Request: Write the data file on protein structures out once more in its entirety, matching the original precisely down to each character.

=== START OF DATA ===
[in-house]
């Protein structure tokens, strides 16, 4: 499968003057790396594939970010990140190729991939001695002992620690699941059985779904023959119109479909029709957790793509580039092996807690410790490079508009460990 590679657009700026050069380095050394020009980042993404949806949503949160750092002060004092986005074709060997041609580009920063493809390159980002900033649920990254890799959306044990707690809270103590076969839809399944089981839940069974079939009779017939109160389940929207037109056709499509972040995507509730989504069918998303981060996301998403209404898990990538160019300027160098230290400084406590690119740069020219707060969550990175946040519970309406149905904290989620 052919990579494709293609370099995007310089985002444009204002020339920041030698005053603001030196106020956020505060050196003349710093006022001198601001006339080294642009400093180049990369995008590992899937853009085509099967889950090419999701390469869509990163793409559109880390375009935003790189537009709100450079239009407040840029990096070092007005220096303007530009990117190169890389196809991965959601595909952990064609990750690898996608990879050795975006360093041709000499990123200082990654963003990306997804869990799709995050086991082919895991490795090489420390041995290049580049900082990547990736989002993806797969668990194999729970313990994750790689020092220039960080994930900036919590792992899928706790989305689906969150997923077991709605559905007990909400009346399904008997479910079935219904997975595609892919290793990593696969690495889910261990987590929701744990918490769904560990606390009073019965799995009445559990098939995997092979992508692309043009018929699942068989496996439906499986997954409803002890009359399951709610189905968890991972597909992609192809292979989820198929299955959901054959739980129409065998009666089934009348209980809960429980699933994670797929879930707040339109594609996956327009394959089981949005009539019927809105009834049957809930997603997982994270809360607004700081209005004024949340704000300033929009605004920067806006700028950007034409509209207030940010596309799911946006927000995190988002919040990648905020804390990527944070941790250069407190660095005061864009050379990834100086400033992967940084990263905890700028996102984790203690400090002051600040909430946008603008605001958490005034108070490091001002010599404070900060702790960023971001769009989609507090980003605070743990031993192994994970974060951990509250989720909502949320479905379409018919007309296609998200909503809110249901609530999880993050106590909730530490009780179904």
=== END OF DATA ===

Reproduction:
[in-house]
């Protein structure tokens, strides 16, 4: 499968003057790396594939970010990140190729991939001695002992620690699941059985779904023959119109479909029709957790793509580039092996807690410790490079508009460990 590679657009700026050069380095050394020009980042993404949806949503949160750092002060004092986005074709060997041609580009920063493809390159980002900033649920990254890799959306044990707690809270103590076969839809399944089981839940069974079939009779017939109160389940929207037109056709499509972040995507509730989504069918998303981060996301998403209404898990990538160019300027160098230290400084406590690119740069020219707060969550990175946040519970309406149905904290989620 052919990579494709293609370099995007310089985002444009204002020339920041030698005053603001030196106020956020505060050196003349710093006022001198601001006339080294642009400093180049990369995008590992899937853009085509099967889950090419999701390469869509990163793409559109880390375009935003790189537009709100450079239009407040840029990096070092007005220096303007530009990117190169890389196809991965959601595909952990064609990750690898996608990879050795975006360093041709000499990123200082990654963003990306997804869990799709995050086991082919895991490795090489420390041995290049580049900082990547990736989002993806797969668990194999729970313990994750790689020092220039960080994930900036919590792992899928706790989305689906969150997923077991709605559905007990909400009346399904008997479910079935219904997975595609892919290793990593696969690495889910261990987590929701744990918490769904560990606390009073019965799995009445559990098939995997092979992508692309043009018929699942068989496996439906499986997954409803002890009359399951709610189905968890991972597909992609192809292979989820198929299955959901054959739980129409065998009666089934009348209980809960429980699933994670797929879930707040339109594609996956327009394959089981949005009539019927809105009834049957809930997603997982994270809360607004700081209005004024949340704000300033929009605004920067806006700028950007034409509209207030940010596309799911946006927000995190988002919040990648905020804390990527944070941790250069407190660095005061864009050379990834100086400033992967940084990263905890700028996102984790203690400090002051600040909430946008603008605001958490005034108070490091001002010599404070900060702790960023971001769009989609507090980003605070743990031993192994994970974060951990509250989720909502949320479905379409018919007309296609998200909503809110249901609530999880993050106590909730530490009780179904």